Fitbit, Apple User data exposed to violations affecting records of the 61M physical strength tracker

Fitbit, Apple User data exposed to violations affecting records of the 61M physical strength tracker

Researchers found that the data breach stemmed from GetHealth, a New York-based health and wellness company that allows users to unify their wearable device, medical device, and app data. The exposed data belonged to wearable device users around the world and contained names, birthdates, weight, height, gender, and geographical location.

GetHealth’s website states that it can sync data from other vendors, but Fowler only confirmed that Apple and Fitbit were impacted by the breach.

Fowler said he immediately sent a responsible disclosure notice of his findings and received a reply from GetHealth the next day. The company confirmed that the data had since been secured.

Researchers also discovered that the files showed where the data was stored, along with a blueprint of the network’s backend operations, making it an extremely easy target for cyberattacks.

Story Highlights

  • Over 61 million fitness tracker records from both Apple and Fitbit were exposed online in a recent wearable device data breach, according to a report from WebsitePlanet and independent cybersecurity researcher Jeremiah Fowler.

  • The database was not password-protected, and the information was clearly identifiable in plain text. Fitbit was listed in over 2,700 records, and Apple’s Healthkit was mentioned over 17,000 times.

“Fitness trackers by their design are intended to understand and improve our health by providing critical information that could indicate health risks,” the report pointed out.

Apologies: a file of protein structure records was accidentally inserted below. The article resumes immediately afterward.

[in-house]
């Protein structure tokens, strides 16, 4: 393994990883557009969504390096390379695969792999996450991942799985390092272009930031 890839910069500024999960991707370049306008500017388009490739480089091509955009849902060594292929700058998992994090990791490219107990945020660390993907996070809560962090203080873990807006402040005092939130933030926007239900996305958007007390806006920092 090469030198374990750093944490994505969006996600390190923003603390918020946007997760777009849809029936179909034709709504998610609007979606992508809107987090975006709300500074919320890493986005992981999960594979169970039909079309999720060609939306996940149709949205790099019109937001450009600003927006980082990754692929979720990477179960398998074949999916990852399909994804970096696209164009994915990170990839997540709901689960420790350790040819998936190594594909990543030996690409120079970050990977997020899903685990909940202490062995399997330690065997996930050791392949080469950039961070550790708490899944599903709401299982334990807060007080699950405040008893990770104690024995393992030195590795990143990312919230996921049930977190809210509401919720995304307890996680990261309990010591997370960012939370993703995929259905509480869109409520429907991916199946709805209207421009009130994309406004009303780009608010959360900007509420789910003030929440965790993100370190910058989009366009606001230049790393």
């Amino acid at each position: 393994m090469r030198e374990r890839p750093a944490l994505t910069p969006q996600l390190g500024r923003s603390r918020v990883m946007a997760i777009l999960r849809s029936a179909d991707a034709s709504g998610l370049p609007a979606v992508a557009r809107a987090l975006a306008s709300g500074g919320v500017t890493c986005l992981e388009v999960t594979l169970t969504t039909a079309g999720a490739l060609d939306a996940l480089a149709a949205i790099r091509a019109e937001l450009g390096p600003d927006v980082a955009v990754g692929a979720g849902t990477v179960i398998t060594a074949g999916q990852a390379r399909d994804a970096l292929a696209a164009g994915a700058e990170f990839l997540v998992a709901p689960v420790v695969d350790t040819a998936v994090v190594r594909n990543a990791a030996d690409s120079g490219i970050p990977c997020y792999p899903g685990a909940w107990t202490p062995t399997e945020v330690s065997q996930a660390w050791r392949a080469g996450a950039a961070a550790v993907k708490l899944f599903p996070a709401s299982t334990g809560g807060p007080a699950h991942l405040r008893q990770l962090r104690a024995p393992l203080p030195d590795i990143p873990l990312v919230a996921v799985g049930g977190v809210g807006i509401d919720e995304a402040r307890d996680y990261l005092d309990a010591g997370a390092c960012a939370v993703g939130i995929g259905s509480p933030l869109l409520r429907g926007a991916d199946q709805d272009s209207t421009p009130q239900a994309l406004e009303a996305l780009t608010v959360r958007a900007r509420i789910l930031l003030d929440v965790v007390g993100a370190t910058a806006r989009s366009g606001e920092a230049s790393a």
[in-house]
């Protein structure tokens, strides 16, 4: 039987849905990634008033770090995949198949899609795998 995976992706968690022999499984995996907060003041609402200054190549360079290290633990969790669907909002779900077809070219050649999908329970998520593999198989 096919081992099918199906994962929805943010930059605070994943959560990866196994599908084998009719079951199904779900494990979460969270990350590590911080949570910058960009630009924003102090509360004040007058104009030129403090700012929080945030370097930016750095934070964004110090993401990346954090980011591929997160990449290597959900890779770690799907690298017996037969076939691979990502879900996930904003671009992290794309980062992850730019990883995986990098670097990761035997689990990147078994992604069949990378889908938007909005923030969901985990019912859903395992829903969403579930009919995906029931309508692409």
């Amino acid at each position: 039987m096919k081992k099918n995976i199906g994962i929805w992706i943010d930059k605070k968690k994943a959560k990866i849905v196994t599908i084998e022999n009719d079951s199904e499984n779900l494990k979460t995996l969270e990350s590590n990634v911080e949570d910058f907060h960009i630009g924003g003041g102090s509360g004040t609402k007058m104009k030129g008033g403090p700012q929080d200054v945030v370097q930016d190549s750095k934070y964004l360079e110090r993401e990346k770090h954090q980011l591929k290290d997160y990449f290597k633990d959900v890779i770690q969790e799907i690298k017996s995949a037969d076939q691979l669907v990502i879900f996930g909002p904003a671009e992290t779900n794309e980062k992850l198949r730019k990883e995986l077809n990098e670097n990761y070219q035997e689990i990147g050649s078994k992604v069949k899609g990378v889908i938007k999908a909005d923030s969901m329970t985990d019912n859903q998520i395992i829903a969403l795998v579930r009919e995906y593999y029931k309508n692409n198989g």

“In the process of collecting this information on users the device must be able to access very private information about our lives, health, and much more.”

Bad actors can use this highly personal data to send personalized phishing emails, commit fraud, and obtain even more personal information. “We are not implying any wrongdoing by Gethealth, their customers or partners,” the report continued.

“Nor, are we implying that any customer or user data was at risk. We were unable to determine the exact number of affected individuals before the database was restricted from public access. We are only highlighting our discovery to raise awareness of the dangers and cyber security vulnerabilities posed by IOT, wearable devices, fitness and health trackers, and how that data is stored.” That convenience comes with a cost for users, and a responsibility to protect private data for companies. At this time, there are no universal privacy standards for wearable devices, which gives companies the ability to use the data for advertising or third-party sharing.

The report also noted that there is a debate over whether wearable fitness trackers are medical devices. Federal agencies have released lots of literature on medical device cybersecurity, most of which could apply to fitness trackers. But fitness trackers often blur the lines between being a convenient consumer application and a device used for medical purposes. However, the US Food and Drug Administration (FDA) classified FitBit as a Class II medical device in 2020 and later gave FDA clearance for its electrocardiogram function.

The FDA stressed that medical device security is crucial to ensuring a protected supply chain and preventing unauthorized access to medical data. Without proper security standards, hackers may be able to infiltrate medical devices and inflict harm on patients.

“Cybersecurity is crucial for medical device safety and effectiveness,” the FDA wrote. “Critical functions are shifting from on-premises software infrastructure to distributed and remote infrastructure, including newly essential cloud services depended upon during the diagnosis and treatment of disease.” In June, the FDA released guidance surrounding medical device cybersecurity in response to the National Institute of Standards and Technology’s (NIST) call for position papers on its drafted guidelines for enhancing software supply chain security.